The OHSU Center for Women’s Health provides advanced care for people with uterine fibroids.
- Personalized care with providers who prioritize your goals and consider the full range of available treatments.
- Expert gynecologists and radiologists with additional training in minimally invasive procedures to treat fibroids, so you can recover faster.
- Advanced imaging tools for detailed diagnosis and treatment.
- The latest technology and techniques to remove fibroids and manage your symptoms.
- Team-based care, including access to fertility specialists to explore your options for having children.
At the Center for Women’s Health, we bring together experts in a variety of fields to focus on your care. Our fibroids team makes it a priority to share with you all of the possible strategies for treating your condition.
The team meets regularly to review cases, share expertise and develop treatment plans based on each patient’s needs. We learn from the latest advances in fibroids research and bring in experts from across OHSU for other services as needed.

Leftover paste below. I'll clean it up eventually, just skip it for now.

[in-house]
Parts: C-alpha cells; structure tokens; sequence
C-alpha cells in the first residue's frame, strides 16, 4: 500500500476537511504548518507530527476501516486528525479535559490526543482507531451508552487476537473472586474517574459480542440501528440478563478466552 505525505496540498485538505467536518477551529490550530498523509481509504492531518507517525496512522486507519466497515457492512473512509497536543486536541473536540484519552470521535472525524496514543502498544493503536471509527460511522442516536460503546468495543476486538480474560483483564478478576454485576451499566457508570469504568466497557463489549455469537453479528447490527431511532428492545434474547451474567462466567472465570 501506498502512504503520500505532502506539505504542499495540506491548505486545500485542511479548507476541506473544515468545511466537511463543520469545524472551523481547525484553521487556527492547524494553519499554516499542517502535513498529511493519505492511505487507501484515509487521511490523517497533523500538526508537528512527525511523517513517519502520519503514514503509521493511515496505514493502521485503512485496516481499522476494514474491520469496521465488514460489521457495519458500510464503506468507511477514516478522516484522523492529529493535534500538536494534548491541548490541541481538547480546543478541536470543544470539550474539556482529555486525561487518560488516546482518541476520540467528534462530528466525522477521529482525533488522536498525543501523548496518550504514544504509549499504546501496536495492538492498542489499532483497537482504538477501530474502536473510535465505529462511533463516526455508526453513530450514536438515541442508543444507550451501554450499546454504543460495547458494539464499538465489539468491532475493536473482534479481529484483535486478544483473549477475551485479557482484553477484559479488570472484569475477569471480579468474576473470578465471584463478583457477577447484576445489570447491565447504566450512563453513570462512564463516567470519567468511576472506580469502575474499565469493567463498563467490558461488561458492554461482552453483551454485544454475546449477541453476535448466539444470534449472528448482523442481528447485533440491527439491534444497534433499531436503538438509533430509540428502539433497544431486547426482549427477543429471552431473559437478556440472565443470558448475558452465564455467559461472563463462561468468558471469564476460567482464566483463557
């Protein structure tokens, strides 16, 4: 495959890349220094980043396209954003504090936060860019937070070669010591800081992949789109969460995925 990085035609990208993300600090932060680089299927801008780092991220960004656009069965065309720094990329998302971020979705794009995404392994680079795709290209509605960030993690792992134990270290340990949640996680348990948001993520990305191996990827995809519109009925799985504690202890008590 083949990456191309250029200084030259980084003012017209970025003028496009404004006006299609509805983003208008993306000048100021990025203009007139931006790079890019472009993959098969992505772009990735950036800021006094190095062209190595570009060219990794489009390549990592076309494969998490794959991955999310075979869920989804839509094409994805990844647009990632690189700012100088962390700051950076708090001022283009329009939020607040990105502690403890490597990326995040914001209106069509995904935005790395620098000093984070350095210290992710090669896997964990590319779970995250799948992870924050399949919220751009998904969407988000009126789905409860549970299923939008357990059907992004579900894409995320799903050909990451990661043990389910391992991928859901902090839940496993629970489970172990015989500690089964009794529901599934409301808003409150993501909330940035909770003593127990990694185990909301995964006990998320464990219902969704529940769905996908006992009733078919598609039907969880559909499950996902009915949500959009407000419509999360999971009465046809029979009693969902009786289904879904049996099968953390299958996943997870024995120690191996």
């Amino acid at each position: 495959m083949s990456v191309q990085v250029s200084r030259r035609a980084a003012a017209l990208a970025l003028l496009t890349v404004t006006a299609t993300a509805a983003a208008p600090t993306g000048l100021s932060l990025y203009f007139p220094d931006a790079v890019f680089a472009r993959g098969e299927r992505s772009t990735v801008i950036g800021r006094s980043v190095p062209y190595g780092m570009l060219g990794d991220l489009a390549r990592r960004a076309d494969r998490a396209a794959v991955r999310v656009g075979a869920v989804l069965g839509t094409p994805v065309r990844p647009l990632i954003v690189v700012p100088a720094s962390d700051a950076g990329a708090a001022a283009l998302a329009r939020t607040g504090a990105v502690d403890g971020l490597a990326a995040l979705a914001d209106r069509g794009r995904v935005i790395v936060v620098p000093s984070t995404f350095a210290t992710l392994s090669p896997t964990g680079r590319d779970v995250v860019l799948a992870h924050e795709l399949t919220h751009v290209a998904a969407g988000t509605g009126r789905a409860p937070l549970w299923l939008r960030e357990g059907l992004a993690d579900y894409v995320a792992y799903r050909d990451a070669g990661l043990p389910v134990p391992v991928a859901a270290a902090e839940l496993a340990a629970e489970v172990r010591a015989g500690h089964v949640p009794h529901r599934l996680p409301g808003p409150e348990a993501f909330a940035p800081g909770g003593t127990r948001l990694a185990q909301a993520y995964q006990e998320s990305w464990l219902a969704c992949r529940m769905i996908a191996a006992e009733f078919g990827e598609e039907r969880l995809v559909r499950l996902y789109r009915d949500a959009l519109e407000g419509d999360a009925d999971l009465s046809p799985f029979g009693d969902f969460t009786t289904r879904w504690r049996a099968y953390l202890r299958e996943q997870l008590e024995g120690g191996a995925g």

Your team may include specialists such as:
- Gynecologists with exceptional skill and advanced training in surgery for fibroids.
- Interventional and diagnostic radiologists for minimally invasive procedures to identify or shrink fibroids.
- Experts in reproductive endocrinology, fertility and maternal-fetal medicine to talk about options if you want to have children.
- Other providers depending on your needs and care plan. For example, you may see an acupuncturist to help with pain.
Fibroids are very common, but often cause no symptoms or problems. For some women, fibroids cause pain or heavy bleeding that impacts their daily lives.
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Fibroids are more common than you think
Did you know that most women have fibroids by the time they reach age 50?
Fibroids are noncancerous growths found in the walls of the uterus (womb). Also called leiomyomas, fibroids are made of normal muscle tissue that forms in a ball.
You may have one or many fibroids. They can range from about the size of a pea to larger than a melon. They usually don’t cause symptoms unless they grow to a significant size or are in a sensitive location. They do not increase your chance of uterine cancer later in life.
Fibroids react to hormonal changes, so they may grow during your reproductive years and shrink after menopause.
Fibroids usually do not prevent pregnancy, but they can cause a pregnancy to fail. That’s because fibroids can prevent a fertilized egg from attaching to the wall of your uterus or keep your womb from expanding for a growing fetus.